What are the main challenges?
Device design & the application of new materials: As the majority of products we work with have to be delivered to the body non-invasively the main challenge is to find materials & components that are small enough to provide the necessary requirements.
For example, the application of Nitinol (NiTi), a shape memory metal, to stents in the 1990’s. NiTi is commercially used in spectacles & can withstand very high stresses & stains. Stents are small metal structures used to open vessels in the body which may have become blocked. The stent can be reduced in outer diameter & is attached to a delivery device. Once in the body it is enlarged, sometimes by the inflation of a balloon which pushes the stent against the wall of the vessel it needs to dilate.
Other challenges include the management of projects & ensuring timelines are hit on schedule.
What's not so cool?
Because we work in such a regulated industry there is a lot of paperwork required. This involves validation of the design & all the various processes used to make the product. This represents the uncool aspect of the job but is extremely important as it reduces the potential that a patient will be injured or die as a result of a poor design.
What particular skills do you bring to your workplace?
What subjects did you take in school and how have these influenced your career path?
I wasn’t 100% sure that I would end up in the science/engineering sector when I was at school. I found doing transition year really helped me to explore the various options that were available. This helped me to decide the subjects for my leaving certificate. I chose physics, chemistry & accounting, again keeping my options open. At the moment I am doing a masters for which I have to do aspects of accounting & economics so the accounting I did for my leaving has come in handy!
What is your education to date?
What aspects of your education have proven most important for your job?
The aspect of my education that I have used most often is the ability to question. I have always viewed education like a set of encyclopedia, it shows you where to find the information you may need in the future. Practical hands-on experience is invaluable. Therefore if you do have an interest in something particular, its good to do summer work, hobbies etc that expose you to practical application.
During my FYP & PhD I designed the types of testing I needed to perform to allow me to answer specific questions in the research. This has been invaluable as I now use this approach to ensure that a design we create meets the original specifications that were set out.
What have been the most rewarding events in your career so far?
I was extremely proud of completing my PhD, which resulted in some interesting & unexpected findings in relation to the interaction of biomedical cements in the body & the mechanical strengths that can be achieved with composite type cements. Working in the area of medical device design is also very interesting & can be exciting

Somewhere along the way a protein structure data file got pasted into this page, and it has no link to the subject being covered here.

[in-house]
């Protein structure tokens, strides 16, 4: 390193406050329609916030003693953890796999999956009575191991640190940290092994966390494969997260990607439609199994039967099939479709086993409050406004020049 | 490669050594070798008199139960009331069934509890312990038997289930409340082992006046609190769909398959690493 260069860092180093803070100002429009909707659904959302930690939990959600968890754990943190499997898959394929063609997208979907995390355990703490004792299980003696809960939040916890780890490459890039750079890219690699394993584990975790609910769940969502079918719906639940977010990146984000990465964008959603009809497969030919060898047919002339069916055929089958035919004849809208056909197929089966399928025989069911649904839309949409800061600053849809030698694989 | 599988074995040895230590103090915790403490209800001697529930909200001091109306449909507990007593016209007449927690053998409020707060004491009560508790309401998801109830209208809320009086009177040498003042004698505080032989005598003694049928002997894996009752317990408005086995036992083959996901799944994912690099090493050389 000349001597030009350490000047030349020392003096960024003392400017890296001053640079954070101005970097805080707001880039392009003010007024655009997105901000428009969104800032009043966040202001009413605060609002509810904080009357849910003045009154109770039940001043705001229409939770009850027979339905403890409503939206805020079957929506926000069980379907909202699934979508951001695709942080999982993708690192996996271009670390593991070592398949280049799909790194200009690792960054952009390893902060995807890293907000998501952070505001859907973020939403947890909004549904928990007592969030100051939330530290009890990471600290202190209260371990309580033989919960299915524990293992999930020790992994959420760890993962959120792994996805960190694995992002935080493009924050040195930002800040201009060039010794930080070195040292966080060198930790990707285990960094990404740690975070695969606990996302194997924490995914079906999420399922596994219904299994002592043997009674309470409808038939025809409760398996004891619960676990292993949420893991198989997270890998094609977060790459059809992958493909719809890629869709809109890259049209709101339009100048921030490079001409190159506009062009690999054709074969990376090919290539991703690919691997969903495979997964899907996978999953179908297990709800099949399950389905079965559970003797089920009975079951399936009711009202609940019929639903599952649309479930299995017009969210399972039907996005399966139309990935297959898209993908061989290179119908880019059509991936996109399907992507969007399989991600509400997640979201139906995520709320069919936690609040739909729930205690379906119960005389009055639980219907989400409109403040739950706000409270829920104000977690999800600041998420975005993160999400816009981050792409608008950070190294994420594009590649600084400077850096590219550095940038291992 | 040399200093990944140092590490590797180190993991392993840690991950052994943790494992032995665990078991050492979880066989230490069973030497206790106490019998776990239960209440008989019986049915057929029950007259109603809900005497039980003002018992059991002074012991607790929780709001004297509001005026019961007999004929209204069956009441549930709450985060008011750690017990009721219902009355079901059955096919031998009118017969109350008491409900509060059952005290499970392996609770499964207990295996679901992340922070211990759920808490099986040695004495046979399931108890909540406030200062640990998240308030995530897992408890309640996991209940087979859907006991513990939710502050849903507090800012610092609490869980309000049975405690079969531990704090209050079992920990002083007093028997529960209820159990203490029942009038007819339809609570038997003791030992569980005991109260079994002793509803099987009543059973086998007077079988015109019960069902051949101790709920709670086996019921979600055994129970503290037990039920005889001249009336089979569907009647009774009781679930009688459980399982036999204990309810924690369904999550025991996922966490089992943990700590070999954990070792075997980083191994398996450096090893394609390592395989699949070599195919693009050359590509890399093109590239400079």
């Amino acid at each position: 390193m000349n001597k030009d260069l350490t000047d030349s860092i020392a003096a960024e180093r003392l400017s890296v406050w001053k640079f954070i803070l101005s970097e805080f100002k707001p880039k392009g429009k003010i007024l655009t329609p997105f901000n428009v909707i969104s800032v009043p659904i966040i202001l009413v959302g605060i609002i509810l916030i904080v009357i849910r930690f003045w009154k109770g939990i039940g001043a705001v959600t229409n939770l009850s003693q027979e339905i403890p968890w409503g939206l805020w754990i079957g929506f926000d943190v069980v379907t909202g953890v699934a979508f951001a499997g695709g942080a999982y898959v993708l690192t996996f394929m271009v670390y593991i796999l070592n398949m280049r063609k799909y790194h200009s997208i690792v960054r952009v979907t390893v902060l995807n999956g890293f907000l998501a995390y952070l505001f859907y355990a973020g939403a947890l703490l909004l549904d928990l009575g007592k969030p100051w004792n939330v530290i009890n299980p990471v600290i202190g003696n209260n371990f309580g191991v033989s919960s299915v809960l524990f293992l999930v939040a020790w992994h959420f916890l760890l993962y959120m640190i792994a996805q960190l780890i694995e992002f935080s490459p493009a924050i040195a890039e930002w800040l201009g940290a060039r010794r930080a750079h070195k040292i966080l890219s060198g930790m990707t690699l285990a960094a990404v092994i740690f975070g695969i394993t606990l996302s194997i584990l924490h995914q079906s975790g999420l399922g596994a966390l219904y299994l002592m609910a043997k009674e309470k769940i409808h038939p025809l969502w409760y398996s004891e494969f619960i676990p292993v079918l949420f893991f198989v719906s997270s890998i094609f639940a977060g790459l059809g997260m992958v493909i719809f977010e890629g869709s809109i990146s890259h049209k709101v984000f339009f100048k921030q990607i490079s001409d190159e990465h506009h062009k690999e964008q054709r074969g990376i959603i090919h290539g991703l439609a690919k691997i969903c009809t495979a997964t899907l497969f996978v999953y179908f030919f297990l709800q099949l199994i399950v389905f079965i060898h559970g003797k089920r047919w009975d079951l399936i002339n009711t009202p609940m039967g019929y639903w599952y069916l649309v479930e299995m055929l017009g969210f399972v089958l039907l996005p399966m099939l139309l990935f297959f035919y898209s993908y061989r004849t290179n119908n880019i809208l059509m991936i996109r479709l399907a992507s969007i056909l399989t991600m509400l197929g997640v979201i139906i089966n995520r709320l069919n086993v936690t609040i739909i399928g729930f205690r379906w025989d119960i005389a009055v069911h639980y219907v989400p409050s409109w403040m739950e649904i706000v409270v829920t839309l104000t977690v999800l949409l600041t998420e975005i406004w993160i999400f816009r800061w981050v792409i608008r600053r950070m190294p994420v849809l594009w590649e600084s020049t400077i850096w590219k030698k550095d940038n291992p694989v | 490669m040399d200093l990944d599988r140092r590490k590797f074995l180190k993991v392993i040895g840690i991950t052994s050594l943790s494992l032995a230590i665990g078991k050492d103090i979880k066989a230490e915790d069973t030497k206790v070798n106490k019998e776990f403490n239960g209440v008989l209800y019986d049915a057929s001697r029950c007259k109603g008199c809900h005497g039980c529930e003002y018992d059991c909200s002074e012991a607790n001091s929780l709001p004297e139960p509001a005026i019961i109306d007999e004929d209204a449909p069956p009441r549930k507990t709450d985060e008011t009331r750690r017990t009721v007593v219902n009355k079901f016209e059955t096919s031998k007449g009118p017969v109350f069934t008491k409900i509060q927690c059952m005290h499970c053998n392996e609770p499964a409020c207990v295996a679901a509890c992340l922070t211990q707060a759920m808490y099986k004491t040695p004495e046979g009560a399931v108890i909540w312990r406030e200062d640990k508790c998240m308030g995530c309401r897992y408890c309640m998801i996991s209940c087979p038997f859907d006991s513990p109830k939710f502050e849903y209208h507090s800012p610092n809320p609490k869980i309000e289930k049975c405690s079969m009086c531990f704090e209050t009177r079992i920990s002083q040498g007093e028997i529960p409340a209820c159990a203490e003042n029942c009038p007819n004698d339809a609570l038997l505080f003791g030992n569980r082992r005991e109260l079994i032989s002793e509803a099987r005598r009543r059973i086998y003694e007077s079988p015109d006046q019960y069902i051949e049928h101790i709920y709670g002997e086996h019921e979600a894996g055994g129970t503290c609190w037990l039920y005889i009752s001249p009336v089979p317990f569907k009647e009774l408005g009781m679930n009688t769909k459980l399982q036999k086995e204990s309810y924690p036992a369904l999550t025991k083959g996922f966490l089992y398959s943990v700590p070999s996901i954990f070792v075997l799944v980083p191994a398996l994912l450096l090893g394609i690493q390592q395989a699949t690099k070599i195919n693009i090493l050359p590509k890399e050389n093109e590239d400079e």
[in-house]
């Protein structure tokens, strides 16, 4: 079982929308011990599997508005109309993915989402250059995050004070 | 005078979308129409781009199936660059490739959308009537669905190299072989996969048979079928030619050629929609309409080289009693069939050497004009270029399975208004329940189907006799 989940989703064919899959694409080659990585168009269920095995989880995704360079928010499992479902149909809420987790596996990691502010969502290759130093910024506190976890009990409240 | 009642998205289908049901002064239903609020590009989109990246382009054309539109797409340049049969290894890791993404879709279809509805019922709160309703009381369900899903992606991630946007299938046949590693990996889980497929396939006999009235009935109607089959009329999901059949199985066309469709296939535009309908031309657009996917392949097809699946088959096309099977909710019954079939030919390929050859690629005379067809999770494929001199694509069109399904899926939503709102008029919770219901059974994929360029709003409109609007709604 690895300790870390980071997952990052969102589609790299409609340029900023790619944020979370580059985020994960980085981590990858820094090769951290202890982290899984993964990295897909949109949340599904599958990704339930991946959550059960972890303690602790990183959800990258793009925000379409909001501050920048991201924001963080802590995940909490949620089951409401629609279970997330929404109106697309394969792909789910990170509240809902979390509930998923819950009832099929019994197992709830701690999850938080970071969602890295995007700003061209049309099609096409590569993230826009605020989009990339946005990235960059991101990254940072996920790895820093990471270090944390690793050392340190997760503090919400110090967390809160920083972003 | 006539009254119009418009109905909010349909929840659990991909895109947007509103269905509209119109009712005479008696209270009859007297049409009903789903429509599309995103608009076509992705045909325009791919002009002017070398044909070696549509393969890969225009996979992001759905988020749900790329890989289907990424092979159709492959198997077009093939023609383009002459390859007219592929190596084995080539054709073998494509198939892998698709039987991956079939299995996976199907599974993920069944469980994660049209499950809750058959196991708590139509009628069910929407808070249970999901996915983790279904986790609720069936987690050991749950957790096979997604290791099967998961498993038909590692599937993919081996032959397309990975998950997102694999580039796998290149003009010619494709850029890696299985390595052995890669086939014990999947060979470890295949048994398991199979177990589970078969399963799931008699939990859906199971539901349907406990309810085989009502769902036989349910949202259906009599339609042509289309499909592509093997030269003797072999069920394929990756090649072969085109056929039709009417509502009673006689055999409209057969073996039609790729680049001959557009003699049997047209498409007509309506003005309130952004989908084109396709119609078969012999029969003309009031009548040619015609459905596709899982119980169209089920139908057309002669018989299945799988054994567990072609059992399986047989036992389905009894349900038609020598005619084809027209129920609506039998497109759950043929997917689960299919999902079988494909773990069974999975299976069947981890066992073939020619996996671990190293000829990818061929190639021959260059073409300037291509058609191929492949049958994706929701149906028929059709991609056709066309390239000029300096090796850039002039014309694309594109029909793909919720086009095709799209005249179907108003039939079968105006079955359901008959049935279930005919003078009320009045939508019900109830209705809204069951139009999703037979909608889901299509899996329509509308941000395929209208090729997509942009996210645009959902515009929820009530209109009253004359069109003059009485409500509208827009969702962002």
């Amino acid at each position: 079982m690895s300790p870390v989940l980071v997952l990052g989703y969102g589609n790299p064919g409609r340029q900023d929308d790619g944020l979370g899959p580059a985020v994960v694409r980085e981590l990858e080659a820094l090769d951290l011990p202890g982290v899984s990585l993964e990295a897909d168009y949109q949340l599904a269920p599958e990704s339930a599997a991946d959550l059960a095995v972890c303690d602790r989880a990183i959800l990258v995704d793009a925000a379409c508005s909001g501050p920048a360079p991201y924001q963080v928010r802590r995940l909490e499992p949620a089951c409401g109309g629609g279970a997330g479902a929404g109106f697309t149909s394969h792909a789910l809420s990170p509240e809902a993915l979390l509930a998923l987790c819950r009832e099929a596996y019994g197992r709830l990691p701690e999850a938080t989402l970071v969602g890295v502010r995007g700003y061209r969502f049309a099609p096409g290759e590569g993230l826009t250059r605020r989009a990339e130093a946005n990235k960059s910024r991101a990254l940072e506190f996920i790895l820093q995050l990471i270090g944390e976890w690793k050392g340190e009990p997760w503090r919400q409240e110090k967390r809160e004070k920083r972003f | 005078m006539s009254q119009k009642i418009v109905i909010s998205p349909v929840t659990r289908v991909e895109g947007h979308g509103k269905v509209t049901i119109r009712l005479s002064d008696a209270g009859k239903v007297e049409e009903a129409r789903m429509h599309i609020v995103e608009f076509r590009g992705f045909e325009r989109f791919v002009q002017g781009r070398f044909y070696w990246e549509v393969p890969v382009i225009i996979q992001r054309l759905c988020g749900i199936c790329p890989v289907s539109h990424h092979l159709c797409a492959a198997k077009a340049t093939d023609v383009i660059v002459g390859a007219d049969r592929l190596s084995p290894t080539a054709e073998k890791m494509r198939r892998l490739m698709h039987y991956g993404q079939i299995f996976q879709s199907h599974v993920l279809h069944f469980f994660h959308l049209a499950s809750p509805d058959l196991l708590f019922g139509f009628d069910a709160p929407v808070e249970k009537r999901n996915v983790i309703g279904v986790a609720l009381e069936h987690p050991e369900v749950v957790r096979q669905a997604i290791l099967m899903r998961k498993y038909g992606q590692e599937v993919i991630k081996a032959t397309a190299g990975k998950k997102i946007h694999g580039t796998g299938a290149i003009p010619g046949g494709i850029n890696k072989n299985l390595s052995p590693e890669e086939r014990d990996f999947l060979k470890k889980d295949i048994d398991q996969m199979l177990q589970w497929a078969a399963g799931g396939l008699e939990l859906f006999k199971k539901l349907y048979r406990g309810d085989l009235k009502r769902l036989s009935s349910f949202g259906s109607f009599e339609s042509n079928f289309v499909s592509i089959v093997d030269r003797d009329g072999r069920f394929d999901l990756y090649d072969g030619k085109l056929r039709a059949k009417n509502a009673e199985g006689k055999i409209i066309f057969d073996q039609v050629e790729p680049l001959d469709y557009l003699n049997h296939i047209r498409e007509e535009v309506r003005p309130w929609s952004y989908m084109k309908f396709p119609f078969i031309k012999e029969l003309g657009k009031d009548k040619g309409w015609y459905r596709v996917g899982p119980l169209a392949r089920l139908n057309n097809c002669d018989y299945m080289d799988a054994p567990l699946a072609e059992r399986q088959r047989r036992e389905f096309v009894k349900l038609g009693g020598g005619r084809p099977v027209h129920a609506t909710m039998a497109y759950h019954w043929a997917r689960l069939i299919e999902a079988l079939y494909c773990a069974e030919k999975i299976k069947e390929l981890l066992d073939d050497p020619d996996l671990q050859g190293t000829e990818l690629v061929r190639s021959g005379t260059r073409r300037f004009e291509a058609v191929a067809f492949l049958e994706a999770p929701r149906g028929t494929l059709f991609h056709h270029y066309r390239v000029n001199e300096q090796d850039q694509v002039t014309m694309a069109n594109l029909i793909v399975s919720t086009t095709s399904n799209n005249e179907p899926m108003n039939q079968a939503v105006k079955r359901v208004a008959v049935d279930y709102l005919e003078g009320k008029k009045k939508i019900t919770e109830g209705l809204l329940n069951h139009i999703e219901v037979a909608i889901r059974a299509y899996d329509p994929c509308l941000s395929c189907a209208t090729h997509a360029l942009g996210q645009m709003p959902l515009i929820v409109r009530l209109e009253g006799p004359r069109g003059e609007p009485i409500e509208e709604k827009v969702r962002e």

What personal qualities do you have that helps you in your career?
Having an open mind, questioning things & being innovative, whereby you ask why something is the way it is. Find a better way of doing things / See the possibilities and present them to others Ask why not Try someone else's idea that may not necessarily be agreed with Try out new processes or ideas before knocking them Open mindedness Motivation is also very important, especially if you have been working on something which hasn’t worked out as you expected. Its always difficult to go back to the “drawing board”. Being organized is important, especially when trying to hit deadlines in a project.
What is your dream job?
My dream job would include variety, doing something different everyday & meeting with different people. Working in the design (of medical devices) requires different activities everyday. Also because we are designing new products for new procedures, we get to meet with physicians & observe procedures. I think I have the dream job as it is so varied and I am very satisfied with it.
Does your job allow you to have a lifestyle you are happy with?
There are many opportunities in Ireland in the medical device arena as Ireland could be described as the “silicone valley” of medical devices in Europe. A majority of the large multinationals are located here which means that there are a lot of people with the skills specifically required for the industry.
Most of these multinationals are located in North America, hence we are often required to travel to the US. I have travelled to a number of different countries both during my postgrad & with my job. Also, because people are living longer & have certain lifestyle expectations, there will almost certainly always be a need for new medical devices. Unlike a lot of other industries, this would suggest that there will always be funding available to develop products for new areas. Also as a result of human DNA mapping, more & more diseases will become manageable, possibly through the help of medical devices
What advice would you give to someone considering this job?
If it is possible to get some work experience during the summer holidays or weekends, it would be great. Find out if there are any positions (voluntary or otherwise) available in your local IT or University. Get involved in a hobby such as model making, this would be very helpful as it would help with dexterity & impart an understanding of the ways in which different materials interact when assembled together.
What are the three most important personal characteristics required for the job?
Have you undertaken, or do you plan to undertake any further training as part of your job?